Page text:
How to Build a Rocket Stove
A rocket stove is a portable stove that cooks food quickly and efficiently. Unlike an open fire that burns great quantities of fuel, the rocket stove burns very little. You can cook a whole meal on it just by burning a few sticks. Rocket stoves can be made very easily with a few simple materials, and are a great resource when the power fails.
Cut a hole 4 inches in diameter in the side of the large can, with the bottom of the hole 2 inches from the bottom edge of the can. Using the 40 oz. can as a template, draw the hole with a permanent marker, then carefully cut out with tin snips.
Insert the duct elbow through the hole from the inside so that approximately 2 inches of one end is sticking through the front. The other end of the elbow should point upwards towards the top of the can and be relatively centered inside. Place a stone or piece of brick underneath the elbow to support it from the bottom of the can for stability.
Fill the body of the large can on the outside of the duct elbow with insulating material, such as vermiculite, perlite or sand, until it's within 1 inch of the top of the duct elbow.
Cut another hole 4 inches in diameter in the middle of the large can lid and place over the top of the duct elbow, until the lid rests on the insulating material.
Cut the bottom out of the 40 oz. can. Slide this can over the horizontal end of the duct elbow until snug.
Gather your fuel source. The rocket stove burns very efficiently on twigs and small pieces of scrap wood. Light a few twigs and feed the wood through the front can until the fire is burning at the curve of the duct elbow. Continue to feed slowly to keep the fire at a steady level. Set a grill over the top of the rocket stove and place the cooking pot on top of it.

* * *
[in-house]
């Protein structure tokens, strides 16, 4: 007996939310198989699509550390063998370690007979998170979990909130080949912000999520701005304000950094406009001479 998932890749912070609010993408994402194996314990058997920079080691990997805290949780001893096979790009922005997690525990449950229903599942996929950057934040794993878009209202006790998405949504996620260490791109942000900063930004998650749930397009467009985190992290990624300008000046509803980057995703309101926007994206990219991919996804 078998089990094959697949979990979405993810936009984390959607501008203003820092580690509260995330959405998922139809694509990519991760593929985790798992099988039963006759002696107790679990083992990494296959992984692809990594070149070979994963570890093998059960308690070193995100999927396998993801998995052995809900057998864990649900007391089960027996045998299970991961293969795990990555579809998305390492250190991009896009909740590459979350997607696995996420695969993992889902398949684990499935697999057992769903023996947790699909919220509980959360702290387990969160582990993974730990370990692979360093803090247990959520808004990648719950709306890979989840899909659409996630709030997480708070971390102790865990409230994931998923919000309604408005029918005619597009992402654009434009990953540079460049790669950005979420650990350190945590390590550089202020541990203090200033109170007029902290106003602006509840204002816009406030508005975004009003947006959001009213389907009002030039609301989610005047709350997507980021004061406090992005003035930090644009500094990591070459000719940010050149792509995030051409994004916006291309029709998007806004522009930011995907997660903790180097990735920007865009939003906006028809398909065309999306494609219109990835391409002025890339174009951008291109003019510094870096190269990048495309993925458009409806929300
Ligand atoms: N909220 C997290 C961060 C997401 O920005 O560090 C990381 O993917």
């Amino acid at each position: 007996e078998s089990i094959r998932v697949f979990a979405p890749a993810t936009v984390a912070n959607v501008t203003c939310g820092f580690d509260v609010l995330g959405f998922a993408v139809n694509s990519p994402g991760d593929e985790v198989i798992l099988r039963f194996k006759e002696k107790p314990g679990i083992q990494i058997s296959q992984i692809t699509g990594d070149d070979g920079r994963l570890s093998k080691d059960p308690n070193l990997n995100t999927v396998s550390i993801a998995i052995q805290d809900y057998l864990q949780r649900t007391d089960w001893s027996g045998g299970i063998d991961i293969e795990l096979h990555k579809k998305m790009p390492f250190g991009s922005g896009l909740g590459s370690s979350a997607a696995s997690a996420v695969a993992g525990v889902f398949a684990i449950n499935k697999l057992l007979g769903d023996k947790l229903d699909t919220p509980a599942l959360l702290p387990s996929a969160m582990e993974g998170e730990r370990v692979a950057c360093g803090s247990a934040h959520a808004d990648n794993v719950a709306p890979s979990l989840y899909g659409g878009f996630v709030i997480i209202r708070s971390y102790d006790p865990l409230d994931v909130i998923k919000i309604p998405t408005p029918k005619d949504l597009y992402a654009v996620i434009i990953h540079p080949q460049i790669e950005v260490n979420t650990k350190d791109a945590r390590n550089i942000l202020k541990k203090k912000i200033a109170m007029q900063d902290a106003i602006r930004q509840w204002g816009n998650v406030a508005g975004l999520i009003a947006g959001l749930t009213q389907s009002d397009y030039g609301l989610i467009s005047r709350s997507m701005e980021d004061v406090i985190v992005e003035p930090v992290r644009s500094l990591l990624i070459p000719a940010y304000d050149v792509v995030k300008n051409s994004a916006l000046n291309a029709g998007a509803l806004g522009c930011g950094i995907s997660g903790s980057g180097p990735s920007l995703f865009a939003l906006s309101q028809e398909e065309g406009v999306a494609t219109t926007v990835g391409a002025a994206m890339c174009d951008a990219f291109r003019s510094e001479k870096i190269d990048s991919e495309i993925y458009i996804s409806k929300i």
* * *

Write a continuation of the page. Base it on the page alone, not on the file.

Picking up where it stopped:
- To cook a whole meal at once, make two rocket stoves.
- Be careful to not touch the hot surfaces of the stove while cooking.
- Food will cook quickly on the rocket stove. Stir foods frequently that are prone to burning.
- Check food frequently to ensure it is not burning.
Angie Mohr is a syndicated finance columnist who has been writing professionally since 1987. She is the author of the bestselling "Numbers 101 for Small Business" books and "Piggy Banks to Paychecks: Helping Kids Understand the Value of a Dollar." She is a chartered accountant, certified management accountant and certified public accountant with a Bachelor of Arts in economics from Wilfrid Laurier University.